The Brown Animal Sanatory Institution sometimes referred to as the Brown Institution was an institute for veterinary research laboratory founded in 1871 in London, England. It was established from a sum of £20000 left by Thomas Brown in his will. It was intended to be a centre for veterinary research and its early work was mainly in disease and physiology. It also served as a veterinary hospital. Seven out of its eight directors became Fellows of the Royal Society. In the late 1870s, the institute became a target of the anti-vivisection movement in England and the building on Wandsworth road was destroyed by German bombs in 1944.
Mr Thomas Brown of Rosey Park Hill, Dublin who lived in London died in 1852. Brown's Will stated the purpose of his bequest for "founding, establishing and upholding an Institution for investigating, studying and, without charge beyond immediate expenses, endeavouring to cure maladies, distempers and injuries any quadrupeds or birds useful to man may be subject to, for and towards which purpose of founding, establishing and upholding such animal sanatory institution within a mile of either Westminster, Southwark or Dublin.” The funds were transferred to the University of London in 1858 and accumulated interest till 1871 to a value of £33,781. John Burdon-Sanderson was appointed as superintendent and because the Mortmain Act prevent purchase of land using the trust fund, a site of 1.5 acres was purchased with a £2000 gift from John Cunliffe of Lombard Street and £500 from Burdon-Sanderson. The land was on Wandsworth Road. The institute was opened in 1871. The single large building had one basement floor accessible by a trapdoor from the apparatus room. A description by William Bulloch in 1925 notes:
"If one takes a tram from Westminster Bridge along the Embankment past “Lambeth Palace and Doultons and underneath an ugly railway bridge across the Wandsworth Road one reaches (No. 149) a small archway on which is graven the legend “The Brown Sanatory Institution founded 1871.” On entering, one comes to a stable yard and, behind, a low building of one storey. This is the famous “Brown” now falling, sad to say, into a considerable state of decay and uncared for."
The institute was supported by John Simon (1816-1904) pathologist and medical officer in the board of health for London. Among the researchers who worked at the institute was a Viennese scientist, Emanuel Edward Klein, sometimes considered the father of British bacteriology. The research he and his colleagues conducted at the Institution were published as in 1873 as the Handbook for the Physiological Laboratory along with John Burdon-Sanderson, Michael Foster, and Thomas Lauder Brunton. Their experiments included vivisection of animals, and following widespread protests, led to an enquiry in 1875, the Royal Commission on Vivisection for Scientific Purposes, chaired by Lord Cardwell and which resulted in the establishment of the Cruelty to Animals Act 1876. Activists writing in the press pointed out that a founding principle, "kindness to animals is a general principle of the Institution" was hardly followed.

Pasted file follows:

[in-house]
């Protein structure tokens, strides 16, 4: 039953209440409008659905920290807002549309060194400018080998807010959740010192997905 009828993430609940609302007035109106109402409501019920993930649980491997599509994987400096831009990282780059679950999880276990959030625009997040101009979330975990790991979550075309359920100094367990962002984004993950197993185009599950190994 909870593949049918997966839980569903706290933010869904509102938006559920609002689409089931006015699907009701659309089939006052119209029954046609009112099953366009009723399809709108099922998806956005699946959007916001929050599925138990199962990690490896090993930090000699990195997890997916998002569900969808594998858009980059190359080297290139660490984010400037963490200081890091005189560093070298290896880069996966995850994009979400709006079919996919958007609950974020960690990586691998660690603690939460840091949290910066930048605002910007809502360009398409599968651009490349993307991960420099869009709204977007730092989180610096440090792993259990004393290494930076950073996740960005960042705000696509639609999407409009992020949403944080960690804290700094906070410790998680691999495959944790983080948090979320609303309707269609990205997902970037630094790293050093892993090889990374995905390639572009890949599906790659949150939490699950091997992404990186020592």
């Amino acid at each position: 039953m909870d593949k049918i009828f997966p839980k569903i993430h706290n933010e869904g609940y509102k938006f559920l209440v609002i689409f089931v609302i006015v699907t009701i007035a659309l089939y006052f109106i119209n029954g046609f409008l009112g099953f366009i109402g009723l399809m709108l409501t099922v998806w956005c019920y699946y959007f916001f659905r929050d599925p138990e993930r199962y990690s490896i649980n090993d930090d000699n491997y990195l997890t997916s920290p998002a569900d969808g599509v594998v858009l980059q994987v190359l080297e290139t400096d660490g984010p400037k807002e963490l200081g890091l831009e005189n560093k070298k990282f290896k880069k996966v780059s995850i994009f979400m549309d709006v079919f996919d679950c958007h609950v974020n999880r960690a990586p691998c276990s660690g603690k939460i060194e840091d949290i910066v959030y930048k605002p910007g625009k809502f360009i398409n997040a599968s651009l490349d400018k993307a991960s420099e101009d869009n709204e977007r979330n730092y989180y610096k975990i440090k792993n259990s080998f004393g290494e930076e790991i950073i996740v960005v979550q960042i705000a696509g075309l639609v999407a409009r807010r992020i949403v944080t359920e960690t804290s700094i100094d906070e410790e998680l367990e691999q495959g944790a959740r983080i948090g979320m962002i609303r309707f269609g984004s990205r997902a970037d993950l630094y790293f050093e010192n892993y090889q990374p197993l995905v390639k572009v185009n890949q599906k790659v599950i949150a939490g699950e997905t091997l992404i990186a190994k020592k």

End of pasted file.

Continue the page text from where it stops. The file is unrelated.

The Superintendents of the Brown Institution were:
- Burdon-Sanderson (1871-1878)
- W. S. Greenfield (1878-1881)
- C. S. Roy (1881 - 1884)
- Victor Horsley (1884 - 1891)
- C. S. Sherrington (1891-1895)
- J. Rose Bradford (1895-1903)
- T. G. Brodie (1903-1909)
- F. W. Twort (1909- ?)
The institution also served as a veterinary hospital with nearly 4000 cases being seen in its first two decades and 8000 in the second twenty years. The hospital was closed in 1939 but even before that it went into a steady decline with only about 1000 cases a year. The decline was due in part to a ban on pets in flats in the neighbourhood and the rise of motorized transport which led to a decline in horses. The first veterinary assistant was William Duguid. The rise of the Lister Institute is thought to have aided the decline of the Brown Institution.
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